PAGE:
In 1981 Neuner had an opportunity to go to work for one of this country’s foremost business organizations, the 3M Company. Starting at 3M’s Columbia plant, Neuner later became director of business development, a position which took him to Europe for four years and Asia for six years.
While in Europe he negotiated a joint venture in telecommunications with Russia. “Everything went great until Russia fell,” Neuner said. When Russia fell apart, so did the project.
While serving in Asia from 1990 to 1996, Neuner worked in 14 Asian countries. For the last seven years he was with 3M – until his retirement in 2003, he was the director of 3M’s global telecommunications business and worked out of Austin, Texas.
Neuner’s globe-trotting business experience has had a major impact on the Neuner family. Their oldest son Eric, who is 36, is a graduate of Hickman High School in Columbia. Their 34-year-old son Paul attended high school in Europe and their daughter Christina went to high school in Singapore and married a native of Indonesia.
It was while working in Japan that Terry and Mary developed a taste for Kobe beef. Kobe, Japan, is the home of two of that country’s largest breweries – Kobe and Kirin. Farmers in that region used a local breed of cattle named Wagyu and fed them the corn gluten, or brewers’ grain, which was the byproduct of the breweries. The end product of that combination is beef which has become known throughout the world for its taste. The demand for this premium beef has caused the price to soar.
In 1973, the year Terry completed his masters, the Neuners tried to purchase the farm where they now live. At that time the farm was owned by some of the heirs of Albert Hilkemeyer, a Westphalia man who amassed a considerable fortune in the chicken hatchery business, but the farm was simply not available. Mary Neuner was a distance relative of Albert Hilkemeyer and that gave them the inside track on being able to eventually end up with the farm. Eighteen years later, with the Neuners now in Europe, the farm did become available and the Neuners jumped at the opportunity.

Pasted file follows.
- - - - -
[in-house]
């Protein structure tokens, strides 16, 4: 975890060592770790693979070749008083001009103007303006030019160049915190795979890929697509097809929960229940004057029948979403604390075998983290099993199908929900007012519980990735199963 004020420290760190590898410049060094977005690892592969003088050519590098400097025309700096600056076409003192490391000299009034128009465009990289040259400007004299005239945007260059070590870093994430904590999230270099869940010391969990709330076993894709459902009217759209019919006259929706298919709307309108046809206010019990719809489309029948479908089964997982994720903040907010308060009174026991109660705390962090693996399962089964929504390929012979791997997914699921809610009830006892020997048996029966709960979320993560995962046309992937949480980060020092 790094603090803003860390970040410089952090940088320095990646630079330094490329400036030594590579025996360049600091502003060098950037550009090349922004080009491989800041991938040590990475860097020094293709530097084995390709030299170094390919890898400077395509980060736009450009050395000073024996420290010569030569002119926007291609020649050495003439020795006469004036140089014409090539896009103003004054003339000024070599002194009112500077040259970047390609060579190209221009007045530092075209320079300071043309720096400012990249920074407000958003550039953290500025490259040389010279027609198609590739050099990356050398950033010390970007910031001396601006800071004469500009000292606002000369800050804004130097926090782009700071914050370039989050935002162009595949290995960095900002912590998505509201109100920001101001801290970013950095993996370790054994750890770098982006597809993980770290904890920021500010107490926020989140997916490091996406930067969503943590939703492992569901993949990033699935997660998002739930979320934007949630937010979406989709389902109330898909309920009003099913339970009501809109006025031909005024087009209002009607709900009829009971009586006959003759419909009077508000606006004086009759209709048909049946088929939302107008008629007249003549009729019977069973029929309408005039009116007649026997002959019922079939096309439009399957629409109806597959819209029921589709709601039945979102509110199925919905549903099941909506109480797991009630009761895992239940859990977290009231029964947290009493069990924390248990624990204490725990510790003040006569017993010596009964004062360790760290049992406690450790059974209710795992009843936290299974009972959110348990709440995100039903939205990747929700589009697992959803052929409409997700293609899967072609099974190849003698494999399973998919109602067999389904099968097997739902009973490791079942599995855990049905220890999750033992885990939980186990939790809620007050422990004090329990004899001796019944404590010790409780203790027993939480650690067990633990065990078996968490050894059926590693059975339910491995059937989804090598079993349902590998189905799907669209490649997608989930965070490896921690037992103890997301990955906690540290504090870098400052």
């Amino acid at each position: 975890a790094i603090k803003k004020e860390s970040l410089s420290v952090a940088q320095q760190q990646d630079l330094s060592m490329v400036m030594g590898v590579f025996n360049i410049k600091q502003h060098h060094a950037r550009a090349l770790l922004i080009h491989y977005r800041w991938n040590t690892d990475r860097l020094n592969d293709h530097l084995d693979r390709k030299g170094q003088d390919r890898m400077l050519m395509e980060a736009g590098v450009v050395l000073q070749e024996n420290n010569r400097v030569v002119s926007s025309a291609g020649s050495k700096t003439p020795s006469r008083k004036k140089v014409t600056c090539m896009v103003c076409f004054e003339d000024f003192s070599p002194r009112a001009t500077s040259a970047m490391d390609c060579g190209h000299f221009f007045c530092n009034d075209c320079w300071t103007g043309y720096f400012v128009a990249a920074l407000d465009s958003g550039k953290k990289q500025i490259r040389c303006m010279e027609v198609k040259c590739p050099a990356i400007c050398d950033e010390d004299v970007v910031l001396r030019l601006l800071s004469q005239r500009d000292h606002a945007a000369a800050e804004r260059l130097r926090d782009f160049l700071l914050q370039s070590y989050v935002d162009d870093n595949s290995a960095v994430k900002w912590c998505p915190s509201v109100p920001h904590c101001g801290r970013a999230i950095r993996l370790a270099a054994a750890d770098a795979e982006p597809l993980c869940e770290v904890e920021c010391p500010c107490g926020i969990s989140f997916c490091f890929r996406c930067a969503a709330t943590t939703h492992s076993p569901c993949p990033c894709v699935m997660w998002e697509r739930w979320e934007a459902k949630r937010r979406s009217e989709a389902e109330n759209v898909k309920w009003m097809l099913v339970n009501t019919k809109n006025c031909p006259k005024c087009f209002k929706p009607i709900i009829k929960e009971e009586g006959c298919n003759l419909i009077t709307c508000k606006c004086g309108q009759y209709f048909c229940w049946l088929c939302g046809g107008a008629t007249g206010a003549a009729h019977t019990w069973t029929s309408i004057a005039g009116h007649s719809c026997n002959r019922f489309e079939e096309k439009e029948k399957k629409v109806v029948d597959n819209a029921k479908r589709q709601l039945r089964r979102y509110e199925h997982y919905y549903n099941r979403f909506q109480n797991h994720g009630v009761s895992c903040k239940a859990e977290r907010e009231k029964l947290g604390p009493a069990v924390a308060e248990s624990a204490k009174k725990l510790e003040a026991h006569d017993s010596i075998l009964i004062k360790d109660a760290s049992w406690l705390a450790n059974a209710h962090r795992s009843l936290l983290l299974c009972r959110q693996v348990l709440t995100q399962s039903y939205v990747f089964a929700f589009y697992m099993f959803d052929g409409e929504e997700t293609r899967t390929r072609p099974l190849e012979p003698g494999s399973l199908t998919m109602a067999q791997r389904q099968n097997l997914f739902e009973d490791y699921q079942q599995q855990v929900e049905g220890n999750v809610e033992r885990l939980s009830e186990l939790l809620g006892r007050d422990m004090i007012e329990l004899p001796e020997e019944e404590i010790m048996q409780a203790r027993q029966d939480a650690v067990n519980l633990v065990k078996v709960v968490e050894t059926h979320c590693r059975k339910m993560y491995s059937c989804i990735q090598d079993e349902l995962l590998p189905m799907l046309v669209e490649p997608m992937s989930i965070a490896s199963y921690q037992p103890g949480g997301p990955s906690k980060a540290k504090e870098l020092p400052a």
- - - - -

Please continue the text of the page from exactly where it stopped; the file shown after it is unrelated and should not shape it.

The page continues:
During the pressure-packed years of working for 3M, “The farm was always my salvation,” Neuner said. While he enjoyed working for 3M -- he described it as “fast and exciting” -- there was a downside. “It was 24 hours a day and it was not the real world,” he added, “but getting back to the farm helped me get my head screwed back on.” When early retirement became a possibility, “I took the chance to get out.” That was August, 2003.
Well before Terry Neuner retired, the Neuners knew they wanted to start a Kobe beef business when they moved back to Westphalia. They saw Kobe beef as a way to utilize the farm they loved so much.
Starting an Angus operation in Osage County is not too difficult. It’s quite easy to find Angus cattle in this area, but there aren’t many Wagyus. For that matter, there aren’t many Wagyus in the entire country, so the Neuners imported semen and artificially bred 12 cows in December, 2003. Eight calves were born the following September and one of those was slaughtered earlier this month. “It’s what we hoped it would be,” Terry said of the meat, and then laughingly added, “but we’ve got to get other people to agree with that.”